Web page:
Ian Smith Southward says to 500 metres. Moment of self doubt -I THINK it occurs on F. serratus, but my memory might be confusing it with Balanus crenatus. Will check on my next visit. Certainly likes under stones, but not exclusively.

David Kipling 500m deep?!?

Ian Smith Well NBN does have a saltmarsh sp recorded on the Brecon Beacons :-)

Message posted on Seasearch Identifications on 11 Jul 2013
David Fenwick Snr The stalked jellyfish Craterolophus convolvulus and Lucernariopsis campanulata are now turning up, in low numbers, at a number of sites around the Mounts Bay and Penwith region of Cornwall. Image below Craterlophus convolvulus. Most common host so far is Sargassum.

David Fenwick Snr I should have added, turning up intertidally, lowershore and middleshore rockpools.

Bernard Picton The Sargassum in Strangford Lough has some nice hydroids on it, perhaps these invasive aliens just increase the biodiversity by providing more niches....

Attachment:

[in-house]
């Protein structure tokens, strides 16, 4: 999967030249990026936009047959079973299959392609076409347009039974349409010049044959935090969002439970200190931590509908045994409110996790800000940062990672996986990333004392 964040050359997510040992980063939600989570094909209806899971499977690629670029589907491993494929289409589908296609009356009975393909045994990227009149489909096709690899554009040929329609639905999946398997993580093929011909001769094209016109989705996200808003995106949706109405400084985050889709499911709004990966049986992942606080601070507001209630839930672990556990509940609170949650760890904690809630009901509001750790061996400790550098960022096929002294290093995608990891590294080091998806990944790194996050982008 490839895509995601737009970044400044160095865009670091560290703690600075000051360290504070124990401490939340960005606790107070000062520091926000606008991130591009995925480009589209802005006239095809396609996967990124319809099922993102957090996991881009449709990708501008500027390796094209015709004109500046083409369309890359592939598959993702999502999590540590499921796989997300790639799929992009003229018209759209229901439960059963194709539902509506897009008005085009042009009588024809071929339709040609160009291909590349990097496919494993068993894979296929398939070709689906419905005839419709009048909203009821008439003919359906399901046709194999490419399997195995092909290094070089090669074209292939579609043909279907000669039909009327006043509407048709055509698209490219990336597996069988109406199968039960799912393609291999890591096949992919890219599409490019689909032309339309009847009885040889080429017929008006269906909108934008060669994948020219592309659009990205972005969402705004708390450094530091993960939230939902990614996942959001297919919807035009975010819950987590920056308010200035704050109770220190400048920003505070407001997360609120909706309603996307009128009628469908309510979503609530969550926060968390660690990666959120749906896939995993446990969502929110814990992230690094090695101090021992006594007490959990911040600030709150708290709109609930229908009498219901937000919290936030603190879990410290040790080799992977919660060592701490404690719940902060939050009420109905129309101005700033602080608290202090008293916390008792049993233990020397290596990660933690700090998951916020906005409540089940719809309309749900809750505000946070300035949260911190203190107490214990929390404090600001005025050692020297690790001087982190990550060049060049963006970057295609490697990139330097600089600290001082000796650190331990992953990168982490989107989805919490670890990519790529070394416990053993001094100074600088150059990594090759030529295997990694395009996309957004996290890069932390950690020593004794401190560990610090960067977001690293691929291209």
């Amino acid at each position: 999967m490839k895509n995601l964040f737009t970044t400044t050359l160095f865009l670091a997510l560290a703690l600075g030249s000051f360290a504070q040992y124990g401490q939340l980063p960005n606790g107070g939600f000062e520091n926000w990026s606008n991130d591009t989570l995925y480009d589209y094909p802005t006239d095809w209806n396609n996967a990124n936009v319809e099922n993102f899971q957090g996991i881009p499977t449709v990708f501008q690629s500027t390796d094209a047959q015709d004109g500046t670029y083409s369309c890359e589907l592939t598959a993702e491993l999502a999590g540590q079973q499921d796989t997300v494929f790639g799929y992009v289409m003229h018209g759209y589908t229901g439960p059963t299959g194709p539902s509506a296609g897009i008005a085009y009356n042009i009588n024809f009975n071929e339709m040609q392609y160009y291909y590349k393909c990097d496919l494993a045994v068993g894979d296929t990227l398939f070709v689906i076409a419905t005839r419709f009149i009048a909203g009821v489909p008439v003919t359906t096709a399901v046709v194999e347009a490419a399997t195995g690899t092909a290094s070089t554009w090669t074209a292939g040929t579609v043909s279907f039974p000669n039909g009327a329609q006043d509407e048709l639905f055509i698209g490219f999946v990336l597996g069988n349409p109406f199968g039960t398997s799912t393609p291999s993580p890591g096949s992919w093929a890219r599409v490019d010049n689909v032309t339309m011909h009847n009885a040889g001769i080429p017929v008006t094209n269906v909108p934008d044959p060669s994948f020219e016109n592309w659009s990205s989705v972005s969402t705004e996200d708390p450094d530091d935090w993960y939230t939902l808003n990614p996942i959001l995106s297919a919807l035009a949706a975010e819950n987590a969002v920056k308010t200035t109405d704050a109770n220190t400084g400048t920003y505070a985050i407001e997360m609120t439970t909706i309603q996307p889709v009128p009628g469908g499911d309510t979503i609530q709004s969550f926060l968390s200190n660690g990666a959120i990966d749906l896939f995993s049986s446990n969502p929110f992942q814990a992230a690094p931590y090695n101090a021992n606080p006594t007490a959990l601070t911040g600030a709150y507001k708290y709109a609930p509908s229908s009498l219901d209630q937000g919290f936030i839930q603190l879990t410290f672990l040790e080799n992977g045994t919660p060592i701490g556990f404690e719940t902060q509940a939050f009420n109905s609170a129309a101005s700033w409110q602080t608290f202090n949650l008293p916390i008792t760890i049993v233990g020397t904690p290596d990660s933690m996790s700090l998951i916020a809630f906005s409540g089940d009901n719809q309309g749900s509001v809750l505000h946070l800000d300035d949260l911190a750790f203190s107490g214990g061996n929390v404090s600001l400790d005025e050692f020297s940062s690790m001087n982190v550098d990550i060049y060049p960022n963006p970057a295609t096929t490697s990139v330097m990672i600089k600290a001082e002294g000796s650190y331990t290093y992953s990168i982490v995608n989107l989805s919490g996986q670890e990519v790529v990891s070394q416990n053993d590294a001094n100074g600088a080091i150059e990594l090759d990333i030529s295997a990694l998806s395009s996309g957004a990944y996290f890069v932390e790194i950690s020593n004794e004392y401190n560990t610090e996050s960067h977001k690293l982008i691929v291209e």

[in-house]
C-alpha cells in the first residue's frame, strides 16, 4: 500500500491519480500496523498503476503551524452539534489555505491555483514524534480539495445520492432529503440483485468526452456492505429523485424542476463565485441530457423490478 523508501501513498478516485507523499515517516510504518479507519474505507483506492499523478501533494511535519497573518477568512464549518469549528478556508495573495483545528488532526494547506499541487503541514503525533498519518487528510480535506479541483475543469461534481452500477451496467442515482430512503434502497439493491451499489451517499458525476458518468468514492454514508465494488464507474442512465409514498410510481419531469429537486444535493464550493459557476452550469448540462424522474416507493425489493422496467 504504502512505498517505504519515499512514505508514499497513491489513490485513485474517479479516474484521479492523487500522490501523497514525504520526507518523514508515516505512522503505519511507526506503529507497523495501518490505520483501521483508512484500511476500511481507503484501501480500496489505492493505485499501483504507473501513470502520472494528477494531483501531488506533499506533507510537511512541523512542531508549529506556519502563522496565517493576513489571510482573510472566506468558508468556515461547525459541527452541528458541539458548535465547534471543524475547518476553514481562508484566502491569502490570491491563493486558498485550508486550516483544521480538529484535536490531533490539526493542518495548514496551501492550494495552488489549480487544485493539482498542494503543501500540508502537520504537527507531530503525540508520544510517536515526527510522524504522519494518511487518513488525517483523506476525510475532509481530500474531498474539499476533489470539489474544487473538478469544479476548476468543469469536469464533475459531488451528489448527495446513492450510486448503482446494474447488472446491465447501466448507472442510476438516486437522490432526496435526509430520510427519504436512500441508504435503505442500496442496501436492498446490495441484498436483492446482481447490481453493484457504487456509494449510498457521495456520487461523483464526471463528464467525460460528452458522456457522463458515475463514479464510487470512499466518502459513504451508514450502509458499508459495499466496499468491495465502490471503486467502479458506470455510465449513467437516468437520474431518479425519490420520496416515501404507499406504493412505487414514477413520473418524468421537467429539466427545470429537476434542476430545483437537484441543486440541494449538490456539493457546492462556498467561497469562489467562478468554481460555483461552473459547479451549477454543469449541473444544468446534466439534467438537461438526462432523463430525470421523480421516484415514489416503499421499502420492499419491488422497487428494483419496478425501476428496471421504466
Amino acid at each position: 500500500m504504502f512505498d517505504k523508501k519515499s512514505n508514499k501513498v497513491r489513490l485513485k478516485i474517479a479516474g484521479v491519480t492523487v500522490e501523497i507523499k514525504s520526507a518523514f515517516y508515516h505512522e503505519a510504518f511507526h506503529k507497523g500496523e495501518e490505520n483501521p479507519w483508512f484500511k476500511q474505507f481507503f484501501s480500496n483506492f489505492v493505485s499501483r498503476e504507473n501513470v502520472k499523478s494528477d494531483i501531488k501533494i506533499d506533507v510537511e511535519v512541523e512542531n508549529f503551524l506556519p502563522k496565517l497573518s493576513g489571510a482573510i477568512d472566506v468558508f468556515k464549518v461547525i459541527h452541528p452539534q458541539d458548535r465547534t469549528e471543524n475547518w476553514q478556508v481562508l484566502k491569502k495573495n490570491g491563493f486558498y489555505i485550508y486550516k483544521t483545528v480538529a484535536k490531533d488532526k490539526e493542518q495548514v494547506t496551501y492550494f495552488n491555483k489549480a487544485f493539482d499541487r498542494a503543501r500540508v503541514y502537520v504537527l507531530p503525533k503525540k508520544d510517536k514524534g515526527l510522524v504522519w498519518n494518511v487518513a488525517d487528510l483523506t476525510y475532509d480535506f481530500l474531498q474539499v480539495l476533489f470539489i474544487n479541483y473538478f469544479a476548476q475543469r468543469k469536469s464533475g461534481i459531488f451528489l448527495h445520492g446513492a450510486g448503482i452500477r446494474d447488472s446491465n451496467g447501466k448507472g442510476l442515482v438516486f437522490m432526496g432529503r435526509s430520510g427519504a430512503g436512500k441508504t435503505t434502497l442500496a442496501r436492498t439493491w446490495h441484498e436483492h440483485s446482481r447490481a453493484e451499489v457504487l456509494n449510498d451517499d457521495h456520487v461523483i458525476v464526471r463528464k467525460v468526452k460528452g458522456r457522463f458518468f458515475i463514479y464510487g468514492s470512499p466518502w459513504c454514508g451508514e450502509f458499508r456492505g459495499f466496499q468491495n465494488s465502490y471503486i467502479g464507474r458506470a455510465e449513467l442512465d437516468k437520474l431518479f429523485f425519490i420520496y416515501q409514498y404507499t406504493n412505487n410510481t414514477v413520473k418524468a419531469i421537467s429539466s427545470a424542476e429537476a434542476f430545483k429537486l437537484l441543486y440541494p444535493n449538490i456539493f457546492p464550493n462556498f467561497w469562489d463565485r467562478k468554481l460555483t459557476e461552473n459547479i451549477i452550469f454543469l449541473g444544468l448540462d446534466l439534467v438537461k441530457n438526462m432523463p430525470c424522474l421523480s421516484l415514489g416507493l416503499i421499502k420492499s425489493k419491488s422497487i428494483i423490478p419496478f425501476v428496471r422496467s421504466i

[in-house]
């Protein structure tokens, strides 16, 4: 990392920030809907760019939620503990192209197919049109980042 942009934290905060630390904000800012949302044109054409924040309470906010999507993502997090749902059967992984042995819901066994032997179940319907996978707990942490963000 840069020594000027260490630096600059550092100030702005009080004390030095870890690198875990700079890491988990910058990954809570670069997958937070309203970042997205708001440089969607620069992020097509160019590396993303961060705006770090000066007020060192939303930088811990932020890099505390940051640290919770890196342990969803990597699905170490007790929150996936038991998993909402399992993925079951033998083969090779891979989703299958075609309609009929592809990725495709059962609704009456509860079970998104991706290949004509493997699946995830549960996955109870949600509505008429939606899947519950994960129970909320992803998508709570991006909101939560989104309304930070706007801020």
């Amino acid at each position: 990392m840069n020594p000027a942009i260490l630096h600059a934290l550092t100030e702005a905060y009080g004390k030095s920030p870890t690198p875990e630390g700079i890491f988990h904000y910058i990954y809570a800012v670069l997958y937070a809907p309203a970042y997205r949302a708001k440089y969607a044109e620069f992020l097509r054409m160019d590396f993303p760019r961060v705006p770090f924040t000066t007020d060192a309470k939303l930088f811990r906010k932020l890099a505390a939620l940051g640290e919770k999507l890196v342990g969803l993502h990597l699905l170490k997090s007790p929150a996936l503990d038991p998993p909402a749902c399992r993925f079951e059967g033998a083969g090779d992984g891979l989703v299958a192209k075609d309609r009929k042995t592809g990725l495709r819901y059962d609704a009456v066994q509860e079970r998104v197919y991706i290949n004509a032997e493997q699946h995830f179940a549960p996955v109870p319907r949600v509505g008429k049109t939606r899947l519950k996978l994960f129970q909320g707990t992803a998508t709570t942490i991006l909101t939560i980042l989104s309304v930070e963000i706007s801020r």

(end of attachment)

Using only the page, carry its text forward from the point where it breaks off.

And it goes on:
David Fenwick Snr Sargassum is one of the main algae species I check for stalked jellyfish I've found 4 species on it now, although I've never found stalked jellyfish on it where it forms thick mats, but the peripheries are good places to search as are the old stumps left behind after the autumn gales. Intertidally, I seem to find most well away from larger algal species, especially those that occur around pool fringes. e.g. Fucus serratus; and many are found on algae where pools narrow and drain into one another. I find the same on the intertidal eelgrass bed I search, sparcer areas and areas where water drains, either salt or fresh are good to search. Of course stalked jellyfish are probably more easy to find in such sparce areas as well, but of course there's more water movement around such areas and thus they will be good areas to feed if you're a species 'relatively' fixed in one position. Local currents may of course be responsible for the distribution of early life stages. I can certainly see a pattern emerging round here with them.